Deutscher Girls
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Deutscher Girls

"Deutscher Girls"
Deutscher Girls.jpg
Single by Adam and the Ants
from the album Jubilee Soundtrack
"Plastic Surgery"
Released 12 February 1982
Format vinyl record (7")
Genre New wave, post-punk
Length 2:40
Label E.G. Records
Adam Ant
Guy Ford
Adam and the Ants singles chronology
"Ant Rap"
(1981)
"Deutscher Girls"
(1982)
"Friends"
(1982)

"Ant Rap"
(1981)
"Deutscher Girls"
(1982)
"Friends"
(1982)

"Deutscher Girls" is a song by Adam and the Ants. It was a posthumous UK Top 15 hit single for the band's first incarnation. It was included in the 1978 Derek Jarman film Jubilee, in which Adam Ant appears as "The Kid".[1]

History

"Deutscher Girls" was written by Adam Ant, and was an early fan favourite among "Antpeople". The song was first recorded in August 1977 at Free Range Studios with Mark Ryan on guitar; this version appears in the actual film (in the same scene depicted on the single sleeve). It was performed at a John Peel session on 23 January 1978, with new guitarist Johnny Bivouac. The song was re-recorded from scratch on the following day for the soundtrack album. "Deutscher Girls" and "Plastic Surgery", also from the Jubilee soundtrack, were the first Adam and the Ants tracks committed to vinyl. The latter song was recorded in July 1977 at Chappels Studios, with a minor overdub added to the guitar break during the 24 January session.

Both songs regularly featured in the live set of the original Ants between May 1977 and January 1980, with "Plastic Surgery" (often used as set opener during 1977-1978) continuing to be performed by the "new" Ants (including Marco Pirroni and two drummers) on tours in 1980. Both songs have been frequently revived for live concert use since 2010.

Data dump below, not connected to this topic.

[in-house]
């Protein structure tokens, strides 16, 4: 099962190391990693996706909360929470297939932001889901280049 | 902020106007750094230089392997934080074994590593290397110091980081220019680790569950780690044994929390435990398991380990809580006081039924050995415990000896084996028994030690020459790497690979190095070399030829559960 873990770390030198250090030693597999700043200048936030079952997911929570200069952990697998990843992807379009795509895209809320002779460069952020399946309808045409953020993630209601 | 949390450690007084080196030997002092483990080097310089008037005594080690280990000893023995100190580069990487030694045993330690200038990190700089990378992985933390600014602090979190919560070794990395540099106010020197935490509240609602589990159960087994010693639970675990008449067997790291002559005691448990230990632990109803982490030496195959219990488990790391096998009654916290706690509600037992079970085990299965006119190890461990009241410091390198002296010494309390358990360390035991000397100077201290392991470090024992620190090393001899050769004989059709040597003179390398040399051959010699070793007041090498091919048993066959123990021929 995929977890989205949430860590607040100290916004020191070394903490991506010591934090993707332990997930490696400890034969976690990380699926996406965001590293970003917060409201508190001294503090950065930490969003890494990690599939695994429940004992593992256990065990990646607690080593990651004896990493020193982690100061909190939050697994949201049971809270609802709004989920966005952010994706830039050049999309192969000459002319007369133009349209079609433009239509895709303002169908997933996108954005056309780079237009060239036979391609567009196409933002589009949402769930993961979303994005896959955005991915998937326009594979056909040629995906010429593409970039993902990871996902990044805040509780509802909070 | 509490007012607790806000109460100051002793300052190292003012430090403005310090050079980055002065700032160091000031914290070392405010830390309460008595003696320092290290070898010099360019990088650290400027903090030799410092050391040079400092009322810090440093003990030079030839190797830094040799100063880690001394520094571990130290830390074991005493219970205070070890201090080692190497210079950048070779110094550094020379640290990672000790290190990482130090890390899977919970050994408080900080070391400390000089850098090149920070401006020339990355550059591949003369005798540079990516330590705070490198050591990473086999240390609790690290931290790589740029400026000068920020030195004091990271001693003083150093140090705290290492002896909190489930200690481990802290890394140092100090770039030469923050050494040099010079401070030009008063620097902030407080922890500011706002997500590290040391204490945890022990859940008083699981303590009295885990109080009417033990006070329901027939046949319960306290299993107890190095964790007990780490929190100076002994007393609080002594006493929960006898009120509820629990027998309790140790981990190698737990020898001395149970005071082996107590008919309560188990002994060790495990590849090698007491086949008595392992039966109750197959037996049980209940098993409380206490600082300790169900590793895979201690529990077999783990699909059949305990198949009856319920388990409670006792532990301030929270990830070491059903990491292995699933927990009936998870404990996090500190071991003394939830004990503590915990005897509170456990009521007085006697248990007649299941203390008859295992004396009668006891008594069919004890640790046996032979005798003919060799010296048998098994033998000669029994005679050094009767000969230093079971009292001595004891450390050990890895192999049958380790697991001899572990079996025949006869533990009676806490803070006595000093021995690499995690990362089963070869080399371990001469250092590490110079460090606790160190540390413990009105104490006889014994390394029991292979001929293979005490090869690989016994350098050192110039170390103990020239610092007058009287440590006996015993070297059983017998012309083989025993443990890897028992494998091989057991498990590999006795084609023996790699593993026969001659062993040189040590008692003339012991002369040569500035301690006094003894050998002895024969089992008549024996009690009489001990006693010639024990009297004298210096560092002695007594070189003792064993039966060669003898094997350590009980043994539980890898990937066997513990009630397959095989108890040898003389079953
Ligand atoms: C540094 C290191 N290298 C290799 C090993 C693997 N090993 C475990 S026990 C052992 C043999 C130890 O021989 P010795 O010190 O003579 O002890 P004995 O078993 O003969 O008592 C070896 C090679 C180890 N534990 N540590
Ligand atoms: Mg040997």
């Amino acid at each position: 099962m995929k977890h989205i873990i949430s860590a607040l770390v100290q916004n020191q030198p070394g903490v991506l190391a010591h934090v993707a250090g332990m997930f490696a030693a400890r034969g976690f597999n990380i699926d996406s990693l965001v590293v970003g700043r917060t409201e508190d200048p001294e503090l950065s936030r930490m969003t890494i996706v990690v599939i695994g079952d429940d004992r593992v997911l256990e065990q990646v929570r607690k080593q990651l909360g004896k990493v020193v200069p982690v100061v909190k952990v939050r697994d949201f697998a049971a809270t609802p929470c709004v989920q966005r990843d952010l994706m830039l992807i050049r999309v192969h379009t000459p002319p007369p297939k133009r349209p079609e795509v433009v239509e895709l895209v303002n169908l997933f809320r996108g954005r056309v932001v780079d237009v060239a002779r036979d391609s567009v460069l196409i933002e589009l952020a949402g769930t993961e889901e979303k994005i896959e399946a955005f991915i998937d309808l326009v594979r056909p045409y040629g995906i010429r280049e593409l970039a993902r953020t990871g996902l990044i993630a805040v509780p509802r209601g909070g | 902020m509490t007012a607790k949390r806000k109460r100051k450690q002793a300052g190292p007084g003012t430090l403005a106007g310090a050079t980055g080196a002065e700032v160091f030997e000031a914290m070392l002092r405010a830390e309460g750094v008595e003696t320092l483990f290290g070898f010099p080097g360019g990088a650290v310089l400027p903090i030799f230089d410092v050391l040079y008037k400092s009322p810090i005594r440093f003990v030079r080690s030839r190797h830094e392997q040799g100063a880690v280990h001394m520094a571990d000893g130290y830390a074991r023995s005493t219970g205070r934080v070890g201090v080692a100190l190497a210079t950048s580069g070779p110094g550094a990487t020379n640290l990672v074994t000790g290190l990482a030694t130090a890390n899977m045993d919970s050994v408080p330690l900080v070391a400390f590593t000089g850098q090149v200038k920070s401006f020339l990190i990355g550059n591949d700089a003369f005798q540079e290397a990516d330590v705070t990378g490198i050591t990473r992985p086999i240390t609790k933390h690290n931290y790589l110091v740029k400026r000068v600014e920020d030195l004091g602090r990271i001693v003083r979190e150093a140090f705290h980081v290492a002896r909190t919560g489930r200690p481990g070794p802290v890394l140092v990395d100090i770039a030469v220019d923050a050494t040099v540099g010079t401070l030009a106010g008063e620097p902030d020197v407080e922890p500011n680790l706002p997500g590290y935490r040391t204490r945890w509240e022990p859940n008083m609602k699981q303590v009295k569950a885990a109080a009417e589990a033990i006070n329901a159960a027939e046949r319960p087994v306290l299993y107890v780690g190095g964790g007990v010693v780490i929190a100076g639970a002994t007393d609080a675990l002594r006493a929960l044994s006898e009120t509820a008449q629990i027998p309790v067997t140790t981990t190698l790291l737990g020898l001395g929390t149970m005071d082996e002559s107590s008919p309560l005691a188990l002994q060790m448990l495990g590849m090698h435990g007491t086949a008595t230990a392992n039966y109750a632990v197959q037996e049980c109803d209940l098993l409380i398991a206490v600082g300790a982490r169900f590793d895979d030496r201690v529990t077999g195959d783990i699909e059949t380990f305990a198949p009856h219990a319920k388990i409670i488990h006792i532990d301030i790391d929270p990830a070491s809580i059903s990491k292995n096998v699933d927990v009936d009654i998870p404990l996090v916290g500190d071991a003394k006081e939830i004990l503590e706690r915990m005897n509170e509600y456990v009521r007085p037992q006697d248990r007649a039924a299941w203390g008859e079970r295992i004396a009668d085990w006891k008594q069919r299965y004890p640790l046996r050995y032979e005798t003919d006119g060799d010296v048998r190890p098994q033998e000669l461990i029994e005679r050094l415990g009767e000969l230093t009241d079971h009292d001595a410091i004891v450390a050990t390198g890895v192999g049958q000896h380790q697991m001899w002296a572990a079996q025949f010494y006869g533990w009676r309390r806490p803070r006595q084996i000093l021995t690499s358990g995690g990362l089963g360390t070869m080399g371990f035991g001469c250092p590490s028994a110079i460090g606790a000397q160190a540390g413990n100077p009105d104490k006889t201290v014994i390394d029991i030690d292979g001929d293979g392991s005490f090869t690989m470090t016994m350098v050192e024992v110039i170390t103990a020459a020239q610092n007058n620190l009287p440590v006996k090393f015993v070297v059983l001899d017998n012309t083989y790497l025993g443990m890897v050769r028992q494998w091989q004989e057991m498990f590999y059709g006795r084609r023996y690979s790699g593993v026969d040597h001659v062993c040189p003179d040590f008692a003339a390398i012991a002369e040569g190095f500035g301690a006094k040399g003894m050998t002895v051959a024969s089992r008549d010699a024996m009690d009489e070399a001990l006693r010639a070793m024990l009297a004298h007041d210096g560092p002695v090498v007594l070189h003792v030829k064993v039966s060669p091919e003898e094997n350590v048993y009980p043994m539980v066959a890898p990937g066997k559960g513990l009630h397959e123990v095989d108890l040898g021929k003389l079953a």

Single

Adam and the Ants had achieved massive success with their 1980 album Kings of the Wild Frontier. It was the UK's selling album in 1981 (having been the 48th-best seller in 1980) and won Best British Album at the 1982 Brit Awards.

As "Antmusic for Sex People" was sweeping through Britain, Adam Ant's former label E.G. Records decided to cash in his success by releasing "Deutscher Girls" as a 7" single. "Plastic Surgery" was released on the B-side. Released on 12 February 1982, it reached number thirteen on the UK Singles Chart. Chronologically, it followed "Ant Rap", and included the long-departed line-up of Ants Dave Barbarossa on drums, Johnny Bivouac on guitar and Andy Warren on bass guitar.

It was the second-to-last single by Adam and the Ants. Later in 1982, another of Adam and the Ants' former labels, Do It Records, released "Friends" b/w "Kick"/"Physical" from the Dirk Wears White Sox recording session at Sound Development in August 1979.[2]

Lyrics[3]

"Deutscher Girls" was inspired by the controversial art film Portiere Di Notte (The Night Porter) by director Liliana Cavani, and starring Dirk Bogarde (after whom Adam and the Ants' 1979 debut album Dirk Wears White Sox is named) and Charlotte Rampling.[4] The 1974 Italian film featured elements of Nazisploitation; Bogarde plays a former Nazi, and Rampling a former concentration camp inmate.[5] In the song, the roles are reversed.

Lyrics were changed from the original Jubilee version when it was released as a single three years later.[6] The line "So, why did you have to be so Nazi" was changed to "So, why did you have to be so nasty", and "Camp 49 way down on the Rhine" was changed to "A lover of mine from down on the Rhine".[7] Adam Ant told Sounds:[8]

References

  1. ^ Adam and the Ants. "Deutscher Girls". Adam-Ant.net. Careers BMG (BMG Rights Management). 
  2. ^ Adam and the Ants. "The B-sides". Adam-Ant.net. 
  3. ^ Adam Ant. "Deutscher Girls". Careers BMG. 
  4. ^ Dr Mark Griffiths (11 December 2013). "The Reich Stuff: A brief look at Nazi fetishism". WordPress.com. 
  5. ^ Roger Ebert (10 February 1975). "The Night Porter". Chicago Sun-Times. 
  6. ^ "Original Adam & The Ants - Deutscher Girls". Discogs.com. 
  7. ^ Adam Ant. "Deutscher Girls (single)". Careers BMG. 
  8. ^ "Deutscher Girls". Songfacts.com. 

External links


  This article uses material from the Wikipedia page available here. It is released under the Creative Commons Attribution-Share-Alike License 3.0.

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